The site of present-day Waukegan was recorded as Riviere du Vieux Fort ("Old Fort River") and Wakaygagh on a 1778 map by Thomas Hutchins. By the 1820s, the French name had become "Small Fort River" in English, and the settlement was known as "Little Fort". The name "Waukegance" and then "Waukegan" (meaning "little fort"; cf. Potawatomiwakaigin "little fort") was created by John H. Kinzie and Solomon Juneau, and the new name was adopted in 1849.
Waukegan had an abolitionist community dating to these early days. In 1853, residents commemorated the anniversary of emancipation of slaves in the British Empire with a meeting. Waukegan arguably has the distinction of being the only place where Abraham Lincoln failed to finish a speech; when he campaigned in the town in 1860, a fire alarm rang, and the man soon-to-be president had his words interrupted.
Although Waukegan Station is not the terminus of the UP-N line, most trains along the line stop at Waukegan. The station not only contains storage tracks for Metra trains, but is also located near freight lines for the Union Pacific Railroad as well as the Elgin, Joliet and Eastern Railway. In addition, the station serves as a stop for the Great Lakes Naval Training Center. Passengers who wish to travel to the Zion Metra station can use Pace's route 571, which provides daily service between the two stations.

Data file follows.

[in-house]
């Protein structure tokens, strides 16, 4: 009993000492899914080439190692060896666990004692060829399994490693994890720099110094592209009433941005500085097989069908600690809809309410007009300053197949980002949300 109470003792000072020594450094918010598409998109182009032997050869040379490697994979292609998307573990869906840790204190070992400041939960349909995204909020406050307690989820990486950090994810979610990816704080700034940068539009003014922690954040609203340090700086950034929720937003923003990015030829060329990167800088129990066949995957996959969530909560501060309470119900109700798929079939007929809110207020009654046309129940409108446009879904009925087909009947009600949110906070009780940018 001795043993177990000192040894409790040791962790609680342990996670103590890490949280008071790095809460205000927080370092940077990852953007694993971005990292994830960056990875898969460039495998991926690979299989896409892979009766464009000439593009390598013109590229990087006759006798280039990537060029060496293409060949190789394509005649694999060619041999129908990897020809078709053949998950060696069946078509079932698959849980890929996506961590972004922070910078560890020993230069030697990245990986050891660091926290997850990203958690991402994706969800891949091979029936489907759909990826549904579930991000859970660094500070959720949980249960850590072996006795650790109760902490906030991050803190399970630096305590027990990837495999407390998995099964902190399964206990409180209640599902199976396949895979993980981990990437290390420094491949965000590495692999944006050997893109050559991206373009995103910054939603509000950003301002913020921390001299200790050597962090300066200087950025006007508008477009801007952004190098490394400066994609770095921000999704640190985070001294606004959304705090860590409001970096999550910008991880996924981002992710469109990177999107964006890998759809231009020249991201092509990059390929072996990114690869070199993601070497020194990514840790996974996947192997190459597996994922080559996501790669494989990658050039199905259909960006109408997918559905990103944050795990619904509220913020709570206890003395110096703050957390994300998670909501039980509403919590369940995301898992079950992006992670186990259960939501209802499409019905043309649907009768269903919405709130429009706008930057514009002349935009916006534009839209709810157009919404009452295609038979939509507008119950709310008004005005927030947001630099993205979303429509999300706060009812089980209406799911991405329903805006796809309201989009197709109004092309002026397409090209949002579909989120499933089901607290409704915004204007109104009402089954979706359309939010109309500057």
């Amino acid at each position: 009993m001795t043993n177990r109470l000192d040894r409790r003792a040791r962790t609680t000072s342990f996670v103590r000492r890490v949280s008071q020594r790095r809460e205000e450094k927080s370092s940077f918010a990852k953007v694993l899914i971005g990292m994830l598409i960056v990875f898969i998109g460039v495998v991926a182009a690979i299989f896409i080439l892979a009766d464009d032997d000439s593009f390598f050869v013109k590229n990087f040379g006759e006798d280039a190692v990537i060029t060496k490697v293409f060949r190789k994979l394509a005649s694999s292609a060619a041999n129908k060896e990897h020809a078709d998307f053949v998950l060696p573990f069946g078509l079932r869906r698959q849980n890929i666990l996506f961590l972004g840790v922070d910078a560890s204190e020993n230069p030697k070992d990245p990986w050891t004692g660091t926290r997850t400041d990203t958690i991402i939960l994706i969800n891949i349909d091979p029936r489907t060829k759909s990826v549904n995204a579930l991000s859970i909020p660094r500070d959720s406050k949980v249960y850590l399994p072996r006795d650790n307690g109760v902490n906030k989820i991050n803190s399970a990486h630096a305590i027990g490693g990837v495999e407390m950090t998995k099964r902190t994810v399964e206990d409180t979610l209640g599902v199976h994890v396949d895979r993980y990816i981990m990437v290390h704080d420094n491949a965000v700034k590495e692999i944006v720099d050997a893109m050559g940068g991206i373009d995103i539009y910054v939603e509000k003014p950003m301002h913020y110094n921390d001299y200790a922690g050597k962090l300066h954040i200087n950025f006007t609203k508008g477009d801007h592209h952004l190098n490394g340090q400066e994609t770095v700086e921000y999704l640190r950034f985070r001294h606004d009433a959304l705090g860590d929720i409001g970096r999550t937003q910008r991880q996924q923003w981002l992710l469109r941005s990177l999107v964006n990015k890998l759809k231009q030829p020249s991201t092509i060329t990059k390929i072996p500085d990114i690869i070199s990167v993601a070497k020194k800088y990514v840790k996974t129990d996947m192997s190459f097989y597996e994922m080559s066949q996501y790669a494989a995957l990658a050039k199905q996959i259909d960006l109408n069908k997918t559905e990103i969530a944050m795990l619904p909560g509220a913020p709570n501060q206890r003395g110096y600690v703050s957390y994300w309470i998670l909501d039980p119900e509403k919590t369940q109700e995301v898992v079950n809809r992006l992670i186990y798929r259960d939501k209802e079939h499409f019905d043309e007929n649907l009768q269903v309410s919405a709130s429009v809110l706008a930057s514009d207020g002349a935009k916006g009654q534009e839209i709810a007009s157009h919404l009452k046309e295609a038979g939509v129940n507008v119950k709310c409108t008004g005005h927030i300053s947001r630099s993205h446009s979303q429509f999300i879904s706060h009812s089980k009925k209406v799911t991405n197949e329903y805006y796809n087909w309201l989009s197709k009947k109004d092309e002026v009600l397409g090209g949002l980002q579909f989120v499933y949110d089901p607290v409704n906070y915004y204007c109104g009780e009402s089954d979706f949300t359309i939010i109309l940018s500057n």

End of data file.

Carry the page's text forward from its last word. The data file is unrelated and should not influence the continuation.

Waukegan Station is located very near to downtown Waukegan, home to attractions such as the Genesee Theatre. Located at the bottom of the bluff that overlooks Lake Michigan, the station is immediately downhill from the historic Carnegie Library building. Other historic buildings in the area include the old houses of the Shimer College Historic District, site of that school's campus until 2006. Buses connect the station to attractions further inland, such as Six Flags Great America in Gurnee.